You don’t often hear the mineral Vanadium thrown about with regards to food. Vanadium to most is an obscure transition metal on the periodic table, not something dietary along the lines of calcium or iron. Vanadium is not an essential mineral, meaning our bodies don’t rely on Vanadium to perform functions such as blood clotting (calcium plays a major role) or Oxygen transport as iron in hemoglobin does. Although, I will note, that a few recent studies have found that trace elements of Vanadium may be involved in normal bone growth.
For Diabetics, vanadium has much more interesting implications. In a few animal studies and even a human study. Vanadium increased insulin sensitivity. Although the mechanism is still unknown, the theory is that vanadium can actually “mimic” insulin (kind of hard to believe as insulin receptors are highly specific). In a rat-based study, rats induced with insulin dependent diabetes were able to completely go off insulin at high doses of vanadium with blood sugars and hemoglobin A1Cs in the normal range. These studies are still in the early stages, and have uses high doses of vanadium above the UL limit. It is unclear whether these high doses are toxic, but it is clear that at low doses vanadium can be beneficial in diabetes management.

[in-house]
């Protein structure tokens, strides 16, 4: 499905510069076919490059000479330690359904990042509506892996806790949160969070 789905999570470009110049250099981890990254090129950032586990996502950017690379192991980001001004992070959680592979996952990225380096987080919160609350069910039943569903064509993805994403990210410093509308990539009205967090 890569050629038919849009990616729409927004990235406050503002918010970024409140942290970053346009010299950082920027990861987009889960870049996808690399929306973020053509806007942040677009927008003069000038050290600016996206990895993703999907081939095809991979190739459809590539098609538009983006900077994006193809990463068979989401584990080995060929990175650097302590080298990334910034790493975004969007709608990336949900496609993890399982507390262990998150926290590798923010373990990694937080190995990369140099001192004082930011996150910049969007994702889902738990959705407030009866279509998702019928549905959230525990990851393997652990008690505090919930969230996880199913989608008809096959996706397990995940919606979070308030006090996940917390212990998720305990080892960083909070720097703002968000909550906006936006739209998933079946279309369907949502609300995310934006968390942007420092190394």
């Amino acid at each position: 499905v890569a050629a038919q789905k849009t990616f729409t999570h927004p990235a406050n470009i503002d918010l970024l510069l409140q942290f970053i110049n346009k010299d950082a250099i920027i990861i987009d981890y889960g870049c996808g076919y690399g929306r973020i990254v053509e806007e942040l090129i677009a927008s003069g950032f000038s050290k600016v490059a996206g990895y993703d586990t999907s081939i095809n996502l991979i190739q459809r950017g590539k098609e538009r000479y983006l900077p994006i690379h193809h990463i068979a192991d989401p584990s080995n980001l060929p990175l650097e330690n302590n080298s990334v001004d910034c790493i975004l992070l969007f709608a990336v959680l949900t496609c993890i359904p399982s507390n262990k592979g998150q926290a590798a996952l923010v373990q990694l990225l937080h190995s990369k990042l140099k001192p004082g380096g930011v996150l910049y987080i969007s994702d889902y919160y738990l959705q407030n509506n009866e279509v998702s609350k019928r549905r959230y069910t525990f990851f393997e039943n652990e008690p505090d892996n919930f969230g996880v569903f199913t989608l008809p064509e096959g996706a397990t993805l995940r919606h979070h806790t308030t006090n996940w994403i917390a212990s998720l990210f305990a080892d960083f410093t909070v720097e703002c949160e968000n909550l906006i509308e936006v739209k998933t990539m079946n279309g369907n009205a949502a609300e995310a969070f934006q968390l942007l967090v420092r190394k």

If you’re interested in learning more, you can find a quick overview here.
With these studies in mind, I’ve begun increasing my vanadium intake, focusing on eating more shellfish, dill, and grains. Note wine and beer are also good sources of vanadium, giving me an excuse to drink more beer.
The recipe below includes vanadium rich mussels and white wine for an extra kick of my favorite transition metal.
Mussels on a Bed of Basil Gnocchi and Mache Rosettes
- 3 cloves garlic
- 1/4 cup white wine
- A drizzle olive oil
- 1 lb fresh mussels
- Gnocchi (for a tutorial on how to make your own see sweet potato gnocchi and substitute regular potatoes for sweet potatoes)
- 1 cup Mache rosettes
- a pinch chopped fresh parsley
Wash and debeard mussels. Throw out any mussels that are already open.
Put water in large pot over high heat and place on stove to boil.
Meanwhile, peel whole garlic cloves and sautee in a large pan with oil until golden and fragrant. Add Mussels and cover steaming until mussels have opened. Turn off heat. sprinkle fresh parsley
Add gnocchi to boiling water and cook for 2-3 minutes scraping the gnocchi that begin to float off the top.
Prepare your plate with the mache rosettes a scoop of gnocchi and a couple mussels on top allowing the wine and mussel sauce to drizzle onto the gnocchi and lettuce.